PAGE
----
Which businesses use arable farming
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If you are not familiar with the agricultural industry, you might not know that there are many branches of agriculture, and all of which can be coined under the generic name of “farmer”, just like the different branches of medicine, all of which are practiced by doctors.
What are the different types of farming?
The different disciplines of farming are separated by the produce which the farmer raises and attends to. Though they're many specialised branches, they can be categorised into the following, all of which are important contributors to the agricultural industry and many of us might be oblivious to the impact they bring to our lives.
“Arable” comes from the old Latin word arabilis, meaning “able to be plowed”. Arable farmers work the land to plant and produce a wide variety of grain crops for consumption, such as wheat and barley.
The arable sector is one of the most important of the UK’s farming sectors and is responsible for a versatile range of daily essentials, from the flour used to bake our favourite loaves to the hops used to brew our beers. Additionally, any disused part of the plant can be converted into biofuel to power vehicles in a sustainable manner.
Horticultural farming also makes use of the land, but they specialise in growing something else that we take granted for- our fresh fruit and veg.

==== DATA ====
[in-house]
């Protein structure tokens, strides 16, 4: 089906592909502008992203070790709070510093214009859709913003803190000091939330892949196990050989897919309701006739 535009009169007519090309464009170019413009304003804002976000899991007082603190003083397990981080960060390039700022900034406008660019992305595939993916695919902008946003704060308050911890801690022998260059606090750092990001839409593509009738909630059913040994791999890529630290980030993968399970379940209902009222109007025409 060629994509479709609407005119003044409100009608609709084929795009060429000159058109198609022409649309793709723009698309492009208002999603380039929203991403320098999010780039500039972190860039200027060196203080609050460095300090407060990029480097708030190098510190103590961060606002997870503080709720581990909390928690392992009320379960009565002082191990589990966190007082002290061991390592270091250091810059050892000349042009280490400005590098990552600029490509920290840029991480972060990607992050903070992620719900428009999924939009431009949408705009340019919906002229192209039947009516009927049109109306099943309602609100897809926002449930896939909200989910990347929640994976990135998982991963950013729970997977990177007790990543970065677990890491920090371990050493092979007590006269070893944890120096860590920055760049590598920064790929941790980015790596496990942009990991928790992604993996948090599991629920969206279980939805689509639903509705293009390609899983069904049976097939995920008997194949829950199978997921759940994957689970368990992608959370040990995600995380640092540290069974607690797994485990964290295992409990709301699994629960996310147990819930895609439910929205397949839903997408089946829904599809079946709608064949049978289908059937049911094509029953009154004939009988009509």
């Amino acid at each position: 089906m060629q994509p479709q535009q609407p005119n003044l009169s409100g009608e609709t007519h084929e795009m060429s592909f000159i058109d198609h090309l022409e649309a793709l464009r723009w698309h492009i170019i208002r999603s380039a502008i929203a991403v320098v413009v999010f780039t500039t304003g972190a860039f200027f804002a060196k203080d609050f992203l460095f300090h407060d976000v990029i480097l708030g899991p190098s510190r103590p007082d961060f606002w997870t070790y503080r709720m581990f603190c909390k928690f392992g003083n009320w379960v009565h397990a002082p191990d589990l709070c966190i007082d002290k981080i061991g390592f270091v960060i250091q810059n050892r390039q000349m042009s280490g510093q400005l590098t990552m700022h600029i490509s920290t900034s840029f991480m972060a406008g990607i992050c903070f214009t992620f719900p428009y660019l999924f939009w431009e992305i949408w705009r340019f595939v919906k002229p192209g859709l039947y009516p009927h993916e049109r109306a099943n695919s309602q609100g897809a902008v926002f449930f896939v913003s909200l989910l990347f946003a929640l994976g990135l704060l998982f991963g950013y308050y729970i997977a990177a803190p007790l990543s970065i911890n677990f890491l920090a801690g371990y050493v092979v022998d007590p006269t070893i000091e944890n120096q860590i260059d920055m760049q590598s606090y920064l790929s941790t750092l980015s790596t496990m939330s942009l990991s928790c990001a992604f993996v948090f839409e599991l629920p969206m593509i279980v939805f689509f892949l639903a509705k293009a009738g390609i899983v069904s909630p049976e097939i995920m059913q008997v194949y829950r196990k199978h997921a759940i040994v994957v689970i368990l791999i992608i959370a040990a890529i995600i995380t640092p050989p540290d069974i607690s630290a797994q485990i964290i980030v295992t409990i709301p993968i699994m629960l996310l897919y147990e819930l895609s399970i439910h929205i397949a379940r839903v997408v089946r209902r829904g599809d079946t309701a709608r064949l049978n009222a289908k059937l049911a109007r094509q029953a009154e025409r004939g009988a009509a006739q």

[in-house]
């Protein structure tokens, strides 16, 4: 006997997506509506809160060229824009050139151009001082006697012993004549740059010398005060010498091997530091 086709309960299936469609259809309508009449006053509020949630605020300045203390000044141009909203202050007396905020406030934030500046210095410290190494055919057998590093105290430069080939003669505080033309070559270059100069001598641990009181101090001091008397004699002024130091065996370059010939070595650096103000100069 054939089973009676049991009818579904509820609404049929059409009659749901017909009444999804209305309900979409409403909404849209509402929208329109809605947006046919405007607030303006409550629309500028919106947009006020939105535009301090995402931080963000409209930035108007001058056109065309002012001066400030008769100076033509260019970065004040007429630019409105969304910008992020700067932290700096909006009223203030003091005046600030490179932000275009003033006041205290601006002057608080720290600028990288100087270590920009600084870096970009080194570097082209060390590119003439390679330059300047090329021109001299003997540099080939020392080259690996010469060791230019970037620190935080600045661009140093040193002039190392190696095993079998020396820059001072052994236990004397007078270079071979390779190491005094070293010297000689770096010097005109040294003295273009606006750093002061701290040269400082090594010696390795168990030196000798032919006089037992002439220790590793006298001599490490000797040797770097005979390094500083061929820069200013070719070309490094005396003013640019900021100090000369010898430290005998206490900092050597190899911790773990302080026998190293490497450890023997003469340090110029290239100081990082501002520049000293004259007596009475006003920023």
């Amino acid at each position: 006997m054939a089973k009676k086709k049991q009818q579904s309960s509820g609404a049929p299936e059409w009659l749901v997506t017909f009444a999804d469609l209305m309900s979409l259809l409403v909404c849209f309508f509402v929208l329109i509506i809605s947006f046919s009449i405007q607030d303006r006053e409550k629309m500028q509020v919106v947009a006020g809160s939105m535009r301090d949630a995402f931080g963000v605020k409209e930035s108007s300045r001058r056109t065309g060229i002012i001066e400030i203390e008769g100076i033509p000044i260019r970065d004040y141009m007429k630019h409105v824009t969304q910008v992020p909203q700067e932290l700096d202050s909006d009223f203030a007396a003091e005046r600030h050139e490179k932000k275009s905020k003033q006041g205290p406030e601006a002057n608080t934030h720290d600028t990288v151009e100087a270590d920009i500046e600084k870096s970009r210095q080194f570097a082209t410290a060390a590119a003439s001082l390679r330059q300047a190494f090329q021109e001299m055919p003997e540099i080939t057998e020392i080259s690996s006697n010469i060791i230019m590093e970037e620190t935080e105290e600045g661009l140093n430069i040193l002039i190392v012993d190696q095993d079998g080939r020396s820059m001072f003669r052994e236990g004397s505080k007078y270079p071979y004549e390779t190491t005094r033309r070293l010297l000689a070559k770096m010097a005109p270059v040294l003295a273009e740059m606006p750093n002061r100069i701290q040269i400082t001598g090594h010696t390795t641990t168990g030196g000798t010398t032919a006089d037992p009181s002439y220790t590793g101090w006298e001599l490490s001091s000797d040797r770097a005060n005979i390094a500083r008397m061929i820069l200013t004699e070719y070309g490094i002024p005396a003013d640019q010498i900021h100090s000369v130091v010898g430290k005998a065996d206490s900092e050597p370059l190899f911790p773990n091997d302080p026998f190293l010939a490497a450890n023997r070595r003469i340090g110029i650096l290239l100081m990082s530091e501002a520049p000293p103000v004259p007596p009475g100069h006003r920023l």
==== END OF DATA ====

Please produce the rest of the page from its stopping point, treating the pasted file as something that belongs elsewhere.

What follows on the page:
If you previously thought we simply import everything, you may be surprised to learn that the 56% of the vegetables we consumed are grown in the UK. Floriculture, a sub-branch of horticulture worth £2.2 billion, is responsible for the plants which adorn your prized garden and fresh cut flower bouquets for those special occasions (which you’ve completely forgotten).
Also known as livestock farming, pastoral farming takes its name from the pastures used to graze livestock, makes up a huge proportion of the UK agricultural industry. Livestock farms can be specialised depending on the type of livestock they raise, such as cattle, pigs and sheep.
Contrary to popular belief, they are not all meat farms; livestock farms are also responsible for the production of dairy products, and wool and cotton to make our clothes.
Strictly speaking, poultry are not included as part of “livestock” as the agricultural definition of livestock are “domesticated, hooved animals. Chicken, ducks, goose and other birds are regarded as “fowl” and thus belong in a league of their own.
Not only do they provide us with a lighter alternative to red meat, poultry farms also produce eggs which are a staple in the British diet. Furthermore, duck and goose down feathers are a luxurious and efficient stuffing option for our cushions, coats, pillows, and duvets.
As the name suggests, a mixed farm is a farm which isn’t solely dedicated to a single farming practice. The most typical example of a mixed farm would be a smallholding, or a subsistence farm who are farming purely for their own uses, with very little surplus left to sell.
For example, you may keep a few chickens for eggs, and have a patch in your garden dedicated to growing seasonal vegetables for personal consumption.
Telford Contracting Ltd offer agricultural plant hire throughout Aberdeen, Peterhead and Dundee. Call our helpful team today to find out more about farm machinery and agricultural contracting in North Scotland.